Original URL path: http://www.mtas.tennessee.edu/KnowledgeBase.nsf/cae6677dbd7f74a5852573ae005a41d4/d5929e5b07c36c6f85256b6e004db057?OpenDocument (2015-11-11)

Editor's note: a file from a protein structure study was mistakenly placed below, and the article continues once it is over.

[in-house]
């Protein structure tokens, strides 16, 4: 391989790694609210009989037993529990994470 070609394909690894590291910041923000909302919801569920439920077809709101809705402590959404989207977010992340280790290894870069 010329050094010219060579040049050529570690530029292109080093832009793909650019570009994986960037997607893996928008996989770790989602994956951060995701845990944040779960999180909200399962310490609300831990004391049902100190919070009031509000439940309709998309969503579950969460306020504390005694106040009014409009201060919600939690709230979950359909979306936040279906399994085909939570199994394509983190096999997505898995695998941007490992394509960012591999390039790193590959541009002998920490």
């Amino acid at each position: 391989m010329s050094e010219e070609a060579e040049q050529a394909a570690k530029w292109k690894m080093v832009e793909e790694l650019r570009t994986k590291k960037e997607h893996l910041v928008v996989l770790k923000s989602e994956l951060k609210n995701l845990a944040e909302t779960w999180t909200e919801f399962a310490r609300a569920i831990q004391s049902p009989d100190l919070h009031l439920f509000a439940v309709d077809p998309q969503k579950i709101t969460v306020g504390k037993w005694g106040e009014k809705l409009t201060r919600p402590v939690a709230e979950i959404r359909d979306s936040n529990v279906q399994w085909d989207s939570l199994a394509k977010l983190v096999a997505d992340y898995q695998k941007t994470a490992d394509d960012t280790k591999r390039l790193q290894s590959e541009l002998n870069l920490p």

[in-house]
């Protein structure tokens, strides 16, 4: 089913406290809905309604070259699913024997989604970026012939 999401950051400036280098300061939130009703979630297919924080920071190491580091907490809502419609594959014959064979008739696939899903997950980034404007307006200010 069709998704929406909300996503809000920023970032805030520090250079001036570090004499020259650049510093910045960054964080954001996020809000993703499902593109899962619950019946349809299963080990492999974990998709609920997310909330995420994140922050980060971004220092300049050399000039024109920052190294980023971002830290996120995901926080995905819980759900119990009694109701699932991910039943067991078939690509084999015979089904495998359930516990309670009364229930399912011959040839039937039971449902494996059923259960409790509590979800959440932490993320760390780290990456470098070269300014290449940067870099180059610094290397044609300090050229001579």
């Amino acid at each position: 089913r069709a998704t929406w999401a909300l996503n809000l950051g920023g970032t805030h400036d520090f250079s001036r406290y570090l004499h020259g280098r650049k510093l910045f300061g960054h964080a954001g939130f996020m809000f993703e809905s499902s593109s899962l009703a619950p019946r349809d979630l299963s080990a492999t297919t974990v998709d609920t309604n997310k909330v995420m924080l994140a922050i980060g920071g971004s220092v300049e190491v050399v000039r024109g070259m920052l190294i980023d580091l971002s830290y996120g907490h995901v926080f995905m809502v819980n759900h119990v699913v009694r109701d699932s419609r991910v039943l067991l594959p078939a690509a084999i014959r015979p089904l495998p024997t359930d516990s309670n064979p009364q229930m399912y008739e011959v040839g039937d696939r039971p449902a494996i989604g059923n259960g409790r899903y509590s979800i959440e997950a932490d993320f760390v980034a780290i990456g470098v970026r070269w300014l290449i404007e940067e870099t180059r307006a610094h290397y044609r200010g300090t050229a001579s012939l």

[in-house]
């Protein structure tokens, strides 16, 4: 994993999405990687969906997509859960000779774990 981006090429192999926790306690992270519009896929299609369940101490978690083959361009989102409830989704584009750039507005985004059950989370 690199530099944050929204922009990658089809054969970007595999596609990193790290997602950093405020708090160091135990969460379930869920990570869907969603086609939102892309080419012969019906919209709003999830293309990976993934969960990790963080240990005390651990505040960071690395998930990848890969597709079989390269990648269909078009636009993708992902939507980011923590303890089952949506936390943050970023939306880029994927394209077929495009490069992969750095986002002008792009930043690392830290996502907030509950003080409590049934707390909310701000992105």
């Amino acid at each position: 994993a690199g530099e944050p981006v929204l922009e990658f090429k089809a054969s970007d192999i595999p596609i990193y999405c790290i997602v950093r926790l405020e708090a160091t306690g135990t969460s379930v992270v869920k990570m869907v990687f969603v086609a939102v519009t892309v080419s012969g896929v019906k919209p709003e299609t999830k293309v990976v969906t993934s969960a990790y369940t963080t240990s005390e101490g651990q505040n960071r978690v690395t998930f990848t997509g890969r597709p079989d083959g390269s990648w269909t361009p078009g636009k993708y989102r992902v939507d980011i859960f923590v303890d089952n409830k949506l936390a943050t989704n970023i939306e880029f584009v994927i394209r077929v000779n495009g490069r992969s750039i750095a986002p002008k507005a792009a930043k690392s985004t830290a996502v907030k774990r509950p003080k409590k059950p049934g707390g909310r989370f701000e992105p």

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  • Knowledgebase-Alderman's Use of Appointing Power